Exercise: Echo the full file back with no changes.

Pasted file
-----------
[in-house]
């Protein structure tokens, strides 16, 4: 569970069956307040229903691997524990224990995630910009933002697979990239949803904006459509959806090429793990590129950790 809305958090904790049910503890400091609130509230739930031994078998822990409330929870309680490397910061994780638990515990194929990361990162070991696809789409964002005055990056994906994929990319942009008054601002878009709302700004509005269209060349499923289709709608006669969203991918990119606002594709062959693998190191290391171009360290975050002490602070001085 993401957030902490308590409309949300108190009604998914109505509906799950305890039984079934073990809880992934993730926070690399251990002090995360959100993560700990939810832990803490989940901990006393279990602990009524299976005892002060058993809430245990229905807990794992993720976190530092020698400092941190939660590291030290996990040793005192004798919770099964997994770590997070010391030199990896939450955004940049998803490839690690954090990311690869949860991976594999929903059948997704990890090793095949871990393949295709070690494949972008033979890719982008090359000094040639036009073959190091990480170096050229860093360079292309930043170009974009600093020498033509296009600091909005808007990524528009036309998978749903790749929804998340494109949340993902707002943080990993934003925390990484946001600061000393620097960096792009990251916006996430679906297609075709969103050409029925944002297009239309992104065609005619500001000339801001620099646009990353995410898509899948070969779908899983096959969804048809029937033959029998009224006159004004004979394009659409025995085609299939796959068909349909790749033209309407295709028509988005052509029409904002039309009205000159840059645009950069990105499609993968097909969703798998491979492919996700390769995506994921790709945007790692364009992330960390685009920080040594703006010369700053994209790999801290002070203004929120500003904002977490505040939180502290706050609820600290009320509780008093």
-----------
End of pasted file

[in-house]
């Protein structure tokens, strides 16, 4: 569970069956307040229903691997524990224990995630910009933002697979990239949803904006459509959806090429793990590129950790 809305958090904790049910503890400091609130509230739930031994078998822990409330929870309680490397910061994780638990515990194929990361990162070991696809789409964002005055990056994906994929990319942009008054601002878009709302700004509005269209060349499923289709709608006669969203991918990119606002594709062959693998190191290391171009360290975050002490602070001085 993401957030902490308590409309949300108190009604998914109505509906799950305890039984079934073990809880992934993730926070690399251990002090995360959100993560700990939810832990803490989940901990006393279990602990009524299976005892002060058993809430245990229905807990794992993720976190530092020698400092941190939660590291030290996990040793005192004798919770099964997994770590997070010391030199990896939450955004940049998803490839690690954090990311690869949860991976594999929903059948997704990890090793095949871990393949295709070690494949972008033979890719982008090359000094040639036009073959190091990480170096050229860093360079292309930043170009974009600093020498033509296009600091909005808007990524528009036309998978749903790749929804998340494109949340993902707002943080990993934003925390990484946001600061000393620097960096792009990251916006996430679906297609075709969103050409029925944002297009239309992104065609005619500001000339801001620099646009990353995410898509899948070969779908899983096959969804048809029937033959029998009224006159004004004979394009659409025995085609299939796959068909349909790749033209309407295709028509988005052509029409904002039309009205000159840059645009950069990105499609993968097909969703798998491979492919996700390769995506994921790709945007790692364009992330960390685009920080040594703006010369700053994209790999801290002070203004929120500003904002977490505040939180502290706050609820600290009320509780008093």